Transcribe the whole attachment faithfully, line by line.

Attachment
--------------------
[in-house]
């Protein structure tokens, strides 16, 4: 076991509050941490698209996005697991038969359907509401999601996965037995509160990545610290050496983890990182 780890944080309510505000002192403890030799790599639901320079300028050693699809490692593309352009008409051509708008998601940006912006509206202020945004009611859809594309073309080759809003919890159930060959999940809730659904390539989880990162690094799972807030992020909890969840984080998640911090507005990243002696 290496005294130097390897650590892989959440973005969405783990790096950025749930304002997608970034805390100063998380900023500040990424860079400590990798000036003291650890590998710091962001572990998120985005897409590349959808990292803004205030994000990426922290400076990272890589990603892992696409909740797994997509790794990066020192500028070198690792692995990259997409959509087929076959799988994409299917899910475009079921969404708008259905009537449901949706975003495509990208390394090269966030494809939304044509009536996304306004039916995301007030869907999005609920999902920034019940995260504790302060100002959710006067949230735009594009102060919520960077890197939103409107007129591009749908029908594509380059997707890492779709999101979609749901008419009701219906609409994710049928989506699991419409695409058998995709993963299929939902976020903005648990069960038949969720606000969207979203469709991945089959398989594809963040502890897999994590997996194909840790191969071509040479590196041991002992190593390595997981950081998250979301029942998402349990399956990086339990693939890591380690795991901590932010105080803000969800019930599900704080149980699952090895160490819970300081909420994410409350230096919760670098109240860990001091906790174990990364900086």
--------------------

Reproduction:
[in-house]
């Protein structure tokens, strides 16, 4: 076991509050941490698209996005697991038969359907509401999601996965037995509160990545610290050496983890990182 780890944080309510505000002192403890030799790599639901320079300028050693699809490692593309352009008409051509708008998601940006912006509206202020945004009611859809594309073309080759809003919890159930060959999940809730659904390539989880990162690094799972807030992020909890969840984080998640911090507005990243002696 290496005294130097390897650590892989959440973005969405783990790096950025749930304002997608970034805390100063998380900023500040990424860079400590990798000036003291650890590998710091962001572990998120985005897409590349959808990292803004205030994000990426922290400076990272890589990603892992696409909740797994997509790794990066020192500028070198690792692995990259997409959509087929076959799988994409299917899910475009079921969404708008259905009537449901949706975003495509990208390394090269966030494809939304044509009536996304306004039916995301007030869907999005609920999902920034019940995260504790302060100002959710006067949230735009594009102060919520960077890197939103409107007129591009749908029908594509380059997707890492779709999101979609749901008419009701219906609409994710049928989506699991419409695409058998995709993963299929939902976020903005648990069960038949969720606000969207979203469709991945089959398989594809963040502890897999994590997996194909840790191969071509040479590196041991002992190593390595997981950081998250979301029942998402349990399956990086339990693939890591380690795991901590932010105080803000969800019930599900704080149980699952090895160490819970300081909420994410409350230096919760670098109240860990001091906790174990990364900086």